Chronology data should be put on the appropriate chronology page ("Chronology of call letters KTMF") .
Other material must be reorganized into appropriate categories of articles.
|Channels||Digital: 23 (UHF)|
|Translators||KTMF-LP 42 Kalispell
K19GD Kalispell K14LT Polson K11KE Woods Bay
|Owner||Max Media, LLC
(MMM License, LLC)
|First air date||November 16, 1991|
|Former channel number(s)||Analog:
23 (UHF, 1991-2009) Digital: 36 (UHF)
|Transmitter power||92.6 kW|
|Transmitter coordinates||47°1′10″N 114°0′46″W / 47.01944°N 114.01278°W / 47.01944; -114.01278|
On April 12, 1989, the Federal Communications Commission (FCC) granted an original construction permit to Continental Television Network (CTN) for a full-service station on channel 23 to serve Missoula. The station, at first known by its application identification number, 881130KG, soon took the call letters KLFV, but before the station went on air, had changed calls again, this time to KTMF. The station was issued a license on February 28, 1991 and signed on later that year. This made Missoula one of the last cities in the nation to get full service from all three major networks; the former ABC primary, KPAX-TV, switched to CBS, which since 1986 had only been available via limited clearances on KECI-TV and KPAX-TV, or via cable from KREM-TV in Spokane.
In February 2001, CTN sold KTMF, along with KTMF-LP in Kalispell, KWYB in Butte, KWYB-LP in Bozeman and KTGF in Great Falls, to Max Media of Montana. They were the first television station acquisitions in Montana for Max Media.
CTN aired no news on its stations, but soon after Max Media acquired the stations, they began to make plans for a regional newscast for KTMF and its other stations, to debut in early 2002. They launched the newscast, produced by Independent News Network of Davenport, Iowa and branded Big Sky News, in October 2002,  but the newscast generated controversy, in part because it tried to simultaneously serve the needs of five communities over 200 miles (322 km) apart, and in part because the newscast did not actually originate in Montana, but rather, in a city approximately 1,175 miles (1,900 km) away, with only one reporter actually assigned to and located in Missoula.
Max Media launched another attempt at a regional newscast for KTMF and its other stations in February 2005, this time branded Montana News Network but this time it was produced out of KFBB in Great Falls.
 KTMF-LP history
On January 6, 1992, the FCC granted an original construction permit to CTN for a low-power station on channel 59 to serve Kalispell. The station was given callsign K59EQ and after an expired construction permit and a couple of extensions of the new permit, K59EQ was licesnsed on July 11, 1995. The station changed its calls to KTMF-LP later in the same year.
In February 2001, CTN sold the station to Max Media of Montana as part of the same transaction as KTMF and participated in the same newscasts as KTMF.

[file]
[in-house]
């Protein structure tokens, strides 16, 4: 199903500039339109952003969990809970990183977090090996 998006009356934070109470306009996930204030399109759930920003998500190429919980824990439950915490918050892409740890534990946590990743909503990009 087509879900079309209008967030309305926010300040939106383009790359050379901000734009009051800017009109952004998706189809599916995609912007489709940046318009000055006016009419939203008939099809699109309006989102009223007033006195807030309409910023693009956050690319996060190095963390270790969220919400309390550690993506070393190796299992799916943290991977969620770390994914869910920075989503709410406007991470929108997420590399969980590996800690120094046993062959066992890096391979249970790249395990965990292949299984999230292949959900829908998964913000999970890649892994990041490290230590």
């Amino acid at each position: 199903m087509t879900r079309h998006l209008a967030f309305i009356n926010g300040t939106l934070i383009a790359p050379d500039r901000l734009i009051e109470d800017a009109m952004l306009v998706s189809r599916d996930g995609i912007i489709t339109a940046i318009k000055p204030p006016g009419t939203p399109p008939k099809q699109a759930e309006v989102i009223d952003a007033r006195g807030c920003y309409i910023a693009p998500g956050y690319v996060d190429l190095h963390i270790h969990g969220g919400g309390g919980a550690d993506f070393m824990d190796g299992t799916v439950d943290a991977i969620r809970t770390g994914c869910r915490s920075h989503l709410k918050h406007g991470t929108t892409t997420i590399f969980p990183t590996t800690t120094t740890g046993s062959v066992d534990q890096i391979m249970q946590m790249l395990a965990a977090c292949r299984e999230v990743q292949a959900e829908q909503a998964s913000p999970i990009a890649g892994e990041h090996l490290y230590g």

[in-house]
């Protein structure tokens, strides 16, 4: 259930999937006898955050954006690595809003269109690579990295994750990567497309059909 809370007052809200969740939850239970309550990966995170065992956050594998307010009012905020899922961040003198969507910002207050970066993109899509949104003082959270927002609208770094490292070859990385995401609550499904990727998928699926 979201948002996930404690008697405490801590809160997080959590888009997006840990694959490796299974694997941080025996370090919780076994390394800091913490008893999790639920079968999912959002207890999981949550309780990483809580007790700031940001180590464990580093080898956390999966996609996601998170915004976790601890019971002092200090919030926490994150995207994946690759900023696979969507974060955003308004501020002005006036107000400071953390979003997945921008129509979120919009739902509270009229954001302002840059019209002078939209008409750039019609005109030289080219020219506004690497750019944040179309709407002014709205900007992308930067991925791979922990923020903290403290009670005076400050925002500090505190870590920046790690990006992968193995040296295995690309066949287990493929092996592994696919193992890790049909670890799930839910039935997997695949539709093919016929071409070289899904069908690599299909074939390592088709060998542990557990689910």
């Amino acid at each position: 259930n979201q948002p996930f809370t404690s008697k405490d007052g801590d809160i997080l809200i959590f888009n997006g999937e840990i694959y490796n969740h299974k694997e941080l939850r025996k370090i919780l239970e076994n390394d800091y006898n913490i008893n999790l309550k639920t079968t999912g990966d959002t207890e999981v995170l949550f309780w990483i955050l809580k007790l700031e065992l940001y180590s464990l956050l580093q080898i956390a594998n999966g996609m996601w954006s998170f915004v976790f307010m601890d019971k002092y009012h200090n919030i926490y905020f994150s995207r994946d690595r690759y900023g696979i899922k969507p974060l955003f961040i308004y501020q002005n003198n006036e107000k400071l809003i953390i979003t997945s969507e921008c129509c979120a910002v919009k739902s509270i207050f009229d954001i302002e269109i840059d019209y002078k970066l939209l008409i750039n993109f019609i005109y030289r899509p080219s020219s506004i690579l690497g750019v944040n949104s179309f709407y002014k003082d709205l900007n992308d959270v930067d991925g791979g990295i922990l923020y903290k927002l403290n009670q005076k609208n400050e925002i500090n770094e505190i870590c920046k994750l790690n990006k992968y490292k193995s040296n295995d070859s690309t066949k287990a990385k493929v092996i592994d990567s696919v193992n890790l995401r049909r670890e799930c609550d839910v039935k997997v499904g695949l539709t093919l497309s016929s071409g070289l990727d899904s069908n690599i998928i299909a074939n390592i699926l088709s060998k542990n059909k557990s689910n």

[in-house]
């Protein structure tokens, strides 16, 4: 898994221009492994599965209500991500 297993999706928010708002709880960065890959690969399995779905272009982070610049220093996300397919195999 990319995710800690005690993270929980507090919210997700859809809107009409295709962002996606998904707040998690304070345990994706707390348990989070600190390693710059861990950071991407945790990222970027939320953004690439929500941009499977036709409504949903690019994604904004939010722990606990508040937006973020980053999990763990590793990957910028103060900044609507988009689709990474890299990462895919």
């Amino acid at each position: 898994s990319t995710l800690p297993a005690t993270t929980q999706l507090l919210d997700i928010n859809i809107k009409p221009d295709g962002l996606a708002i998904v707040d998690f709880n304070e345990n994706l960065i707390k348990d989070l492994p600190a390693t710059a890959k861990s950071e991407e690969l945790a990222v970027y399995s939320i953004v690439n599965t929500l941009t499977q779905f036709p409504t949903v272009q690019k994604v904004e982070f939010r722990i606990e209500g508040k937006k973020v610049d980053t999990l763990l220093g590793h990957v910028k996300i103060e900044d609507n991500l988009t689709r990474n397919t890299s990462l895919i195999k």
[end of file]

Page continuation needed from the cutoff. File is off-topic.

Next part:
KTMF-LP was granted a permit to move to channel 42 in October 2003 and as of August 2006, the station had completed the move, but had not applied for a license to operate on the new channel.
 Digital television
On September 26, 2001, the FCC granted a construction permit to build KTMF-DT on UHF channel 36. The station received Special Temporary Authority (STA) on April 22, 2001 to broadcast at reduced power. KTMF has elected to remain on channel 23 once the transition to digital television is completed.
On February 17, 2009, KTMF shut off their analog transmitter, and began broadcasting KTMF-DT on UHF channel 23.
KTMF airs Fox programming on a subchannel.
As an ABC affiliate, KTMF airs most of the network schedule. ABC's 6:30 PM network newscast, World News with Charles Gibson, airs at 4:30 PM on KTMF (Montana is in the Mountain Time Zone, two hours behind the East Coast.) KTMF airs Nightline one-half hour after the 10 PM local evening news ends and fills the overnight schedule with World News Now and America This Morning.
KTMF broadcasts very little local news. The Montana News Network regional newscast no longer airs on KTMF, so there is no early evening local newscast. The late local news, called 10@10, is a 10-minute newscast summarizing local weather and sports.
KTMF can be seen in other parts of western Montana on the following translator stations:
- K45DQ-D 45 Hot Springs
- KTMF-LP 42 Kalispell
- K19GD-D Kalispell
- K14LT-D Polson
- K11KE Woods Bay
- ^ http://www.montana.edu/wwwbor/KTMFToAirLocalNewsShowInMissoula.htm
- ^ http://www.maxmontana.com
- ^ Malone, Michael (21 July 2009). "Fox on Montana Stations' Digi-Channels". Broadcasting & Cable. http://www.broadcastingcable.com/blog/Station_to_Station/19554-Fox_on_Montana_Stations_Digi_Channels.php?rssid=20116&q=digital+tv. Retrieved 22 July 2009.